I make a double decker version of this recipe, towered with tufts of frosting and generously dusted with coconut shavings for the hubby's birthday. He has made me promise never to make him anything other than that cake for all of his birthdays to come. It seems he has his own 'best of' schemes too!

The Very Best Chocolate Cupcakes
Makes 3 dozen cupcakes or 2 10 inch round layer cakes 

For the chocolate cake:
  • 1 1/2 cups unsweetened cocoa powder, plus additional if making layer cakes
  • 1 1/2 teaspoons salt  
  • 3 cups all-purpose flour 
  • 1 tablespoon baking soda 
  • 1 1/2 teaspoons baking powder 
  • 3 cups sugar 
  • 2 sticks unsalted butter, melted 
  • 1 1/2 cups buttermilk 
  • 3 large eggs, lightly beaten 
  • 1 1/2 teaspoons vanilla extract 
  • 1 1/2 cups boiling water

   Preheat oven to 350. For cupcakes: line your cupcake baking tin with cupcake wrappers. For the layer cake: grease 2 10 inch cake pans with butter and dust with cocoa powder. If you have parchment paper handy, line the bottom with a circle of parchment, grease and powder that as well.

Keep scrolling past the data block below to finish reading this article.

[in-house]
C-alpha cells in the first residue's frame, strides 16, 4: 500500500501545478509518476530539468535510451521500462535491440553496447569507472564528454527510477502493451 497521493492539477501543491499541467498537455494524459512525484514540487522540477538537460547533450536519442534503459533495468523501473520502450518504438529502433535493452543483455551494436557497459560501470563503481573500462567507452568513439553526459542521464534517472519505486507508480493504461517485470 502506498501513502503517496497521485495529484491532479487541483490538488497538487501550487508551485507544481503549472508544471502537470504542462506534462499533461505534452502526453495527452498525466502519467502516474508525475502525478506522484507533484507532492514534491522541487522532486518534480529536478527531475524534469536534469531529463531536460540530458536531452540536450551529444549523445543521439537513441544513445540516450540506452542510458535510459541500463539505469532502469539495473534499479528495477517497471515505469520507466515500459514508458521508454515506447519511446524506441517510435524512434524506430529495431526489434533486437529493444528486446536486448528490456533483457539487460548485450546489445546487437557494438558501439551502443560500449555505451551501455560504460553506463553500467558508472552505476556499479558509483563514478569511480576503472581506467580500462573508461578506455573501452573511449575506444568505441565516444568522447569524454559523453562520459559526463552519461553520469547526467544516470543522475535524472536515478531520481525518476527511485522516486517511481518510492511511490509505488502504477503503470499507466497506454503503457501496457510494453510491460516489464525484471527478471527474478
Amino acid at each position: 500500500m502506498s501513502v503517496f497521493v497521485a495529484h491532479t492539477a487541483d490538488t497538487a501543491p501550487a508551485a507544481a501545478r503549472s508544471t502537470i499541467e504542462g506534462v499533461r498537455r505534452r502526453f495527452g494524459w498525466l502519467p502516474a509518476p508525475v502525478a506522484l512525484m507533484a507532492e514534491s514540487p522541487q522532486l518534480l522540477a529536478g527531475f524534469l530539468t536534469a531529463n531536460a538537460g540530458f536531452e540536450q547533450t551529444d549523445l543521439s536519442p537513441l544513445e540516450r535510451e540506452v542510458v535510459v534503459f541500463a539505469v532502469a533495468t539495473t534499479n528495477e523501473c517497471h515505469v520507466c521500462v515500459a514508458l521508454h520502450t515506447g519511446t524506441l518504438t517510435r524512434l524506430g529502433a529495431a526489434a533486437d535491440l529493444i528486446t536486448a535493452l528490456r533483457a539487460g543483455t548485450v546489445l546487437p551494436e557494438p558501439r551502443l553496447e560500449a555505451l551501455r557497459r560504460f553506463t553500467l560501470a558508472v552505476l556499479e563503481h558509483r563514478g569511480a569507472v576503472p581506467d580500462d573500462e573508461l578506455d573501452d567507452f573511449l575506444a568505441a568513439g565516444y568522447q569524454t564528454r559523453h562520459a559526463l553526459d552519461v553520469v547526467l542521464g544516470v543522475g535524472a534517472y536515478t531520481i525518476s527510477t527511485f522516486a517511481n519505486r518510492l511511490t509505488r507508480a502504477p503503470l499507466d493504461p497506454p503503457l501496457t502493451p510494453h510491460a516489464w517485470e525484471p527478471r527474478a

Sift cocoa, flour, sugar, salt, baking powder and baking soda together in your mixing bowl.  
Measure out your buttermilk, add in the vanilla extract, crack the eggs into it and lightly beat them together with a fork. With the mixer on low, add the buttermilk/egg/vanilla mixture to the dry ingredients. Mix just until barely incorporated.
With the mixer still on low, slowly pour in the melted butter. Mix on low until just incorporated.
With mixer on low, slowly pour in the boiling water. Once incorporated, increase mixer to medium speed and mix until evenly incorporated. Turn mixer off and use a mixing spatula to scrape the bottom of the bowl and make sure everything is mixed.